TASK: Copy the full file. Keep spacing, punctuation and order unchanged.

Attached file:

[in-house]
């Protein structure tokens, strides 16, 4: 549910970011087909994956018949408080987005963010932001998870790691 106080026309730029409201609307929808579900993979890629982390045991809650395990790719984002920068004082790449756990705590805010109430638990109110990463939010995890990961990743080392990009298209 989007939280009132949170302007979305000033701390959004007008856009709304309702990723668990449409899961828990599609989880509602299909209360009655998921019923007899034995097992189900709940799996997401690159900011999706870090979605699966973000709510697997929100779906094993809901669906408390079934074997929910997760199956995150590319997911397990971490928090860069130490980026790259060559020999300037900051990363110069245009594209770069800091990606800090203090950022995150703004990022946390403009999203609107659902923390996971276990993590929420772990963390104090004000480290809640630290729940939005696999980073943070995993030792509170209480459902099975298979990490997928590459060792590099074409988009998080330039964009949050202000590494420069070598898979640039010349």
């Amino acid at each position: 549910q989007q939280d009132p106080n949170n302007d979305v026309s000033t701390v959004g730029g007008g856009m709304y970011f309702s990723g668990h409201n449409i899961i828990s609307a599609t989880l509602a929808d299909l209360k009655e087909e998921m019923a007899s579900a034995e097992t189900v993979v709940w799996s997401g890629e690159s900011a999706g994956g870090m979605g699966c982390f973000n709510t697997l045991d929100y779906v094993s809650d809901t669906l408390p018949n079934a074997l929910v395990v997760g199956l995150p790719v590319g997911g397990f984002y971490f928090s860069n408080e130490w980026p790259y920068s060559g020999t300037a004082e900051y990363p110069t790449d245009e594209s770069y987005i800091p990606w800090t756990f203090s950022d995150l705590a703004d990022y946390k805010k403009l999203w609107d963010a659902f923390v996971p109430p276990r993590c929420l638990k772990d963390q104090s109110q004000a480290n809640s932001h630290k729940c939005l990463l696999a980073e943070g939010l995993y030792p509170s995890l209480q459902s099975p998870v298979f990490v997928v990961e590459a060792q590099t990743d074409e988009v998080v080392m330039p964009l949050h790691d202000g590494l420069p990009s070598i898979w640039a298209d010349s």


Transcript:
[in-house]
């Protein structure tokens, strides 16, 4: 549910970011087909994956018949408080987005963010932001998870790691 106080026309730029409201609307929808579900993979890629982390045991809650395990790719984002920068004082790449756990705590805010109430638990109110990463939010995890990961990743080392990009298209 989007939280009132949170302007979305000033701390959004007008856009709304309702990723668990449409899961828990599609989880509602299909209360009655998921019923007899034995097992189900709940799996997401690159900011999706870090979605699966973000709510697997929100779906094993809901669906408390079934074997929910997760199956995150590319997911397990971490928090860069130490980026790259060559020999300037900051990363110069245009594209770069800091990606800090203090950022995150703004990022946390403009999203609107659902923390996971276990993590929420772990963390104090004000480290809640630290729940939005696999980073943070995993030792509170209480459902099975298979990490997928590459060792590099074409988009998080330039964009949050202000590494420069070598898979640039010349």
């Amino acid at each position: 549910q989007q939280d009132p106080n949170n302007d979305v026309s000033t701390v959004g730029g007008g856009m709304y970011f309702s990723g668990h409201n449409i899961i828990s609307a599609t989880l509602a929808d299909l209360k009655e087909e998921m019923a007899s579900a034995e097992t189900v993979v709940w799996s997401g890629e690159s900011a999706g994956g870090m979605g699966c982390f973000n709510t697997l045991d929100y779906v094993s809650d809901t669906l408390p018949n079934a074997l929910v395990v997760g199956l995150p790719v590319g997911g397990f984002y971490f928090s860069n408080e130490w980026p790259y920068s060559g020999t300037a004082e900051y990363p110069t790449d245009e594209s770069y987005i800091p990606w800090t756990f203090s950022d995150l705590a703004d990022y946390k805010k403009l999203w609107d963010a659902f923390v996971p109430p276990r993590c929420l638990k772990d963390q104090s109110q004000a480290n809640s932001h630290k729940c939005l990463l696999a980073e943070g939010l995993y030792p509170s995890l209480q459902s099975p998870v298979f990490v997928v990961e590459a060792q590099t990743d074409e988009v998080v080392m330039p964009l949050h790691d202000g590494l420069p990009s070598i898979w640039a298209d010349s």